on physical security and computer security

In my previous post, one bullet point was brought up about physical security and computer security and Ira Winkler brought up that physical security is often welcomed while computer security staffers are often not liked. Why is this?
The biggest single reason is simply rooted in culture. At home and outside work, people use computers in their daily lives to do many, many things. From looking at maps for driving directions, popular news, entertainment, distractions, looking up information on a topic, meeting new people, remeeting old friends, and on and on. Computers are used at home in a variety of ways, many of which are not necessarily safe, ethical, or healthy.
Physical security is present to make sure people don’t go where they should not be going, etc. This is not necessarily bad for people as they are not being limited in a way that takes something they would have already had. They didn’t have that access anyway, so there is no loss. But when security imposes computer limits (or the technology imposes those limits), no matter the benefit to the company, those actions involve taking away what users would normally be able to do.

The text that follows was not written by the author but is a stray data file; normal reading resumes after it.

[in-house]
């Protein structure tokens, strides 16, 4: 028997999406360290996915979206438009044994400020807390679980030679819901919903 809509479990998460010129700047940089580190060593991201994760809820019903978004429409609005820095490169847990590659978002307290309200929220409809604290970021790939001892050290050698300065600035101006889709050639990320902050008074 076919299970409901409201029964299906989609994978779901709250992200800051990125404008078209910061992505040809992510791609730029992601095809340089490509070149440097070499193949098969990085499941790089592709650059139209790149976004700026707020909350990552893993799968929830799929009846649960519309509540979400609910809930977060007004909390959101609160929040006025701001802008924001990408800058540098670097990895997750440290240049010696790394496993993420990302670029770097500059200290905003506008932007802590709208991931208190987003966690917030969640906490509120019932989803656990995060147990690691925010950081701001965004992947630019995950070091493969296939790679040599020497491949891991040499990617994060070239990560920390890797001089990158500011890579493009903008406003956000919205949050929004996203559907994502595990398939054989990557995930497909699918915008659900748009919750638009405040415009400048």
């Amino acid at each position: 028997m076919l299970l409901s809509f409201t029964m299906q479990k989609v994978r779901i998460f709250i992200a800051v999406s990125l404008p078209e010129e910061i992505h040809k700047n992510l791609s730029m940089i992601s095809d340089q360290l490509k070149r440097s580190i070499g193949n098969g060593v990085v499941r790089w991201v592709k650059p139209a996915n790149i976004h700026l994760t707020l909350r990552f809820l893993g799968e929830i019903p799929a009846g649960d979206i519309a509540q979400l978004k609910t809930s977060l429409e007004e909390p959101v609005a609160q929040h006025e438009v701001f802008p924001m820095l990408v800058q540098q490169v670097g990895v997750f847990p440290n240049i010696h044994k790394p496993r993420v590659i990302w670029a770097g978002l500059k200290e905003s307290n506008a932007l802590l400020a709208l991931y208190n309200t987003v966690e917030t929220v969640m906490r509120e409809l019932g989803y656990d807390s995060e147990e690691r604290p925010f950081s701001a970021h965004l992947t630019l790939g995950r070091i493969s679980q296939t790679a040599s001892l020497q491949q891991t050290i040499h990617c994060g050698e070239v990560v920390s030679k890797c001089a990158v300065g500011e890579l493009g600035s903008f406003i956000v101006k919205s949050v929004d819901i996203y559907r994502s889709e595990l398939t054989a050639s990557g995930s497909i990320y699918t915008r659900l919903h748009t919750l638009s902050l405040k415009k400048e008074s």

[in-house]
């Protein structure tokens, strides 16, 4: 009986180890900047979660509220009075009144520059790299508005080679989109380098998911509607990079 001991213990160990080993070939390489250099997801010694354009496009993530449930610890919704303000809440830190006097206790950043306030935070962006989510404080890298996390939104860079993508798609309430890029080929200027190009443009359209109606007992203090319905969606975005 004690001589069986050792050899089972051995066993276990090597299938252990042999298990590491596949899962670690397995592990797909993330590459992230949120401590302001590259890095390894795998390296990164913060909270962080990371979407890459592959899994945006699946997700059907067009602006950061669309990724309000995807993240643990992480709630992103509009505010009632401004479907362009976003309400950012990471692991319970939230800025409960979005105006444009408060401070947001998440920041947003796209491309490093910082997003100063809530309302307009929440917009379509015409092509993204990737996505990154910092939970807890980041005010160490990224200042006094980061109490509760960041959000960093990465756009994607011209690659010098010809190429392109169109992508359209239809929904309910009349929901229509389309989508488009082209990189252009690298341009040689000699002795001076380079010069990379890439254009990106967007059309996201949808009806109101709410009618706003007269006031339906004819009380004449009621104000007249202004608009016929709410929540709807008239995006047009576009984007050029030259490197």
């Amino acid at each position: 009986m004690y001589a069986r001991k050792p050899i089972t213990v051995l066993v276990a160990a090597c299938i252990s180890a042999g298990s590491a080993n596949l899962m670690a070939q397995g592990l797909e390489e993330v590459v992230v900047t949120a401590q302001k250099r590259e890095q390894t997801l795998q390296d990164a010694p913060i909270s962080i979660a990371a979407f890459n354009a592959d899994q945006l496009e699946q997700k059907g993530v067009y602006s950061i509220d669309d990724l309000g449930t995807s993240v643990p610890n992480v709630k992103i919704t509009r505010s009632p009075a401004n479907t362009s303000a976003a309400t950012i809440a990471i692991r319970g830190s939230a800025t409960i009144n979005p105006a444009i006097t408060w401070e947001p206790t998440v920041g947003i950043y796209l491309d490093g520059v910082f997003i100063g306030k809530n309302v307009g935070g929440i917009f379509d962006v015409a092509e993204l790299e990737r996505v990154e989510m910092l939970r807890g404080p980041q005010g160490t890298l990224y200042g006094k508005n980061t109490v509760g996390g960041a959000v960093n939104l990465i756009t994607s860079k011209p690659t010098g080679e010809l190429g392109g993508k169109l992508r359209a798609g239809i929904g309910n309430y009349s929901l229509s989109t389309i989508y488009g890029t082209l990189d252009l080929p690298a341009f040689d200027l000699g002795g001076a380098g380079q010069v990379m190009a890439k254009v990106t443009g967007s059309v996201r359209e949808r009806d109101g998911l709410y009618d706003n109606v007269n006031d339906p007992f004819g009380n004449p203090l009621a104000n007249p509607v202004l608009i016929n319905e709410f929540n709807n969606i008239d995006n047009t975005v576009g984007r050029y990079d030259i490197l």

Another lesser reason is the presence of physical security and the smiles they can give. Unfortunately, computer security staffers can’t smile through the computer as user data flows by their gates. Thus it can be easier to get mad at the unseen people in the security cubes. Likewise, as part of the general masses, people feel a bit safer and unconsciously accept the security of physical security guards and locks much easier than they do technical security measures and limitations. (This is the only stable reason for most of the TSA regulations; they shallowly make people feel safer without being really all that effective once you start thinking about it.)